With solar power, you take advantage of the sun’s rays – you use the heat via solar collectors placed on roofs and via solar cells, the rays are converted into electricity.
Solar energy is renewable and therefore poses no environmental risk during operation, it is also cheap to produce as the only thing that costs is the equipment that needs to be used. The most common area of use for solar energy is solar cells, which thus convert the sun’s rays into energy and solar collectors that convert it into heat.
As the northern countries have a cold climate, they need a supplementary heat source in winter. Often you can connect existing heating systems with the solar heat, for example, there may already be a wood boiler or heat pump installed in the house – then these can be combined and thus you can easily reduce the energy consumption on hot water. Even if you have a house with direct-acting electricity, you can take advantage of solar collectors as this can be connected to the water heater, thus halving the total cost of hot water.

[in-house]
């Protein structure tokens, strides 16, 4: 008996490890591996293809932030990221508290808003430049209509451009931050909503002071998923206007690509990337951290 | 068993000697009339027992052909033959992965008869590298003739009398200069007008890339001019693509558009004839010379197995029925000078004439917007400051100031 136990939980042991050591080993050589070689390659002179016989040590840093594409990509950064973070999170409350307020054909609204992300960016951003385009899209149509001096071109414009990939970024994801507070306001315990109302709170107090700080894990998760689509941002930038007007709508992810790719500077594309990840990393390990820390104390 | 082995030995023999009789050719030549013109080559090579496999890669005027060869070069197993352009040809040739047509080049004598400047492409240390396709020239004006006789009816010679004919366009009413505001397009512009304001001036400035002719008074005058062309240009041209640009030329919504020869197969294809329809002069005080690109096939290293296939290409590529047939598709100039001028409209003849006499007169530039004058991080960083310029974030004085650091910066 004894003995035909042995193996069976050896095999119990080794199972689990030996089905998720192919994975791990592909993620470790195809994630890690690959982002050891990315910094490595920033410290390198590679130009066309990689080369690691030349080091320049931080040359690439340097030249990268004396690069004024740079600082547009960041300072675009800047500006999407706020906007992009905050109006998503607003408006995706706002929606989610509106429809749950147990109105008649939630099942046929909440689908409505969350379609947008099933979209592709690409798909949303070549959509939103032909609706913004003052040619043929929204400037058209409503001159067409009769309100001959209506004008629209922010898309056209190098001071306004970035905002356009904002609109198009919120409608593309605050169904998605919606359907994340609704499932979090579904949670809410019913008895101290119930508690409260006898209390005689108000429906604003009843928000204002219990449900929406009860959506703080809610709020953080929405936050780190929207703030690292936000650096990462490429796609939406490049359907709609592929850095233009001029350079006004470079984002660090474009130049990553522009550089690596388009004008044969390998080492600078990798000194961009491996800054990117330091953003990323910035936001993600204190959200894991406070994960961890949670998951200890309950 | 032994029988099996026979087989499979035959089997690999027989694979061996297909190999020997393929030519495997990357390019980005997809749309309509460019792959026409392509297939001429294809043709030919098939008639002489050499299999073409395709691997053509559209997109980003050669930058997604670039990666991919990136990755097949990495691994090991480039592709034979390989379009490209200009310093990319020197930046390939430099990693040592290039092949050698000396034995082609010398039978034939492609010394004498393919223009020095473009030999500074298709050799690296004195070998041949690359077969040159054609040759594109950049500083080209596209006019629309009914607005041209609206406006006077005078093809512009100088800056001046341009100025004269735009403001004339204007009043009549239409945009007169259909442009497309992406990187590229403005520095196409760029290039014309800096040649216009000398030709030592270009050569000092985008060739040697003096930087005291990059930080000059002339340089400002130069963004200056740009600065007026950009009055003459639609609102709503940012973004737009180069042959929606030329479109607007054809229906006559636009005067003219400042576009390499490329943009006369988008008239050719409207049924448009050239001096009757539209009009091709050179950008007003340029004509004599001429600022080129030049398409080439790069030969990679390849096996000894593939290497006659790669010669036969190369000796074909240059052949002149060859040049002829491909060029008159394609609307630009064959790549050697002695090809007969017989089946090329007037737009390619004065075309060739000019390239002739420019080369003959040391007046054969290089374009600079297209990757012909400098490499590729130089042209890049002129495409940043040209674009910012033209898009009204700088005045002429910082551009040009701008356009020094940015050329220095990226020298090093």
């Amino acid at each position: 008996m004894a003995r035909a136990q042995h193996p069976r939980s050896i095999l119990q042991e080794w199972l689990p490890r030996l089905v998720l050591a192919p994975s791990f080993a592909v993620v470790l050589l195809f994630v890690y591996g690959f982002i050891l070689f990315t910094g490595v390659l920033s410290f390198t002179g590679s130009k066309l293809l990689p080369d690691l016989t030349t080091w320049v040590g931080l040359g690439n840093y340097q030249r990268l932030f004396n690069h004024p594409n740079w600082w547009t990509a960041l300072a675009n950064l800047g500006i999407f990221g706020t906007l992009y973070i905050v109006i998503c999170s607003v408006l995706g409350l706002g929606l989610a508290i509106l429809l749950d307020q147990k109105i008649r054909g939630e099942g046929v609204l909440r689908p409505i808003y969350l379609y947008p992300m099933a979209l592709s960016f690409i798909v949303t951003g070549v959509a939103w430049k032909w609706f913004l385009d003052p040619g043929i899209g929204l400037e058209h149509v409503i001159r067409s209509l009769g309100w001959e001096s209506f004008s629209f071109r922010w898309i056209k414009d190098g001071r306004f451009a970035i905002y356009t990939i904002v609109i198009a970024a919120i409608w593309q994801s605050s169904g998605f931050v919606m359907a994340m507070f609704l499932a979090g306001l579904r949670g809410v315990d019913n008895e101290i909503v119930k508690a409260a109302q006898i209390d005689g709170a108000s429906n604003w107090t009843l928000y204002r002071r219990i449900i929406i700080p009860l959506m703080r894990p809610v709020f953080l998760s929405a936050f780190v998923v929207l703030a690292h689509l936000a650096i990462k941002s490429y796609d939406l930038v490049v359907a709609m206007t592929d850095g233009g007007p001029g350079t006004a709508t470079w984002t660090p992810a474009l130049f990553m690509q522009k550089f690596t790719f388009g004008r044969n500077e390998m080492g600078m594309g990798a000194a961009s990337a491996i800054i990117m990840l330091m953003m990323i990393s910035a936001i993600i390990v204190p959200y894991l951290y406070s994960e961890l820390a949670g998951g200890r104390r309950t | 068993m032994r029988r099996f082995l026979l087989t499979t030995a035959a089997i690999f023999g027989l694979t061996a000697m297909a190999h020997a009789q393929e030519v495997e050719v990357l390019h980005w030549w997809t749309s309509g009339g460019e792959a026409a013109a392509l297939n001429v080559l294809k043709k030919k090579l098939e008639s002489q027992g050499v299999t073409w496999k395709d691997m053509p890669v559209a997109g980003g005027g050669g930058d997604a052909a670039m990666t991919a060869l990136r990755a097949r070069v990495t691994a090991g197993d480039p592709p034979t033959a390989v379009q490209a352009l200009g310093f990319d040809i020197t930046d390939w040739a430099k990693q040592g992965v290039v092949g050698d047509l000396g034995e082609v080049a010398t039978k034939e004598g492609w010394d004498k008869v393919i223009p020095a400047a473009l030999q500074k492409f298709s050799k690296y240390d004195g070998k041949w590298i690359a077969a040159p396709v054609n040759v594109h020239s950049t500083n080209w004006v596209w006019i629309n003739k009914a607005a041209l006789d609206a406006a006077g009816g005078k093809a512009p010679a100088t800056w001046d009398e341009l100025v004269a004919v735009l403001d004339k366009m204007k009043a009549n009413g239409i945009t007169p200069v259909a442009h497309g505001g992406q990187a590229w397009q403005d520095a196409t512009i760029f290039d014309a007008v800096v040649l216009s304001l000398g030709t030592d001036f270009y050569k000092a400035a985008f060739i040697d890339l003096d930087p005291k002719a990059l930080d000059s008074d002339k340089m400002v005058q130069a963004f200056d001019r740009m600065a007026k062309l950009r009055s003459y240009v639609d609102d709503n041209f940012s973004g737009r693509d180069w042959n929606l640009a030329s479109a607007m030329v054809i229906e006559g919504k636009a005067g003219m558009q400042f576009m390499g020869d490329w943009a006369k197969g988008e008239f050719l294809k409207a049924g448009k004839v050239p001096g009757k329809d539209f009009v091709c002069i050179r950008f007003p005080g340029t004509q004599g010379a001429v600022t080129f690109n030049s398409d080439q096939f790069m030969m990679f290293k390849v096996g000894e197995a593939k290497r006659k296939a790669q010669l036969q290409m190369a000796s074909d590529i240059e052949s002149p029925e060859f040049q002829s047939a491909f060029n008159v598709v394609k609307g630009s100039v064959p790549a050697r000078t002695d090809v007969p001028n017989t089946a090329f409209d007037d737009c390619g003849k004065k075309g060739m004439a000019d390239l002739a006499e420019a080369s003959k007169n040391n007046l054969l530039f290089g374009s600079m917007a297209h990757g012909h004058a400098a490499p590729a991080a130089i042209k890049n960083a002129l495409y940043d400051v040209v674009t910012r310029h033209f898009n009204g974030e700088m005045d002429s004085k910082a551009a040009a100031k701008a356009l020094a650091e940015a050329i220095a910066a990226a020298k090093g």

Most people use solar power for the summer cottage or in environments where there is no possibility of getting electricity from the public grid. A battery is connected to the system that provides energy that is stored and which then allows you to have electricity even when the sun is not lit. In Sweden, it is also common for monitoring systems in traffic to be equipped with both solar cells and batteries.
Pros and Cons
+ Eco-friendly electricity
+ Cost effective
– Expensive equipment cost
– Unable to use 100% year-round in darker places of the world.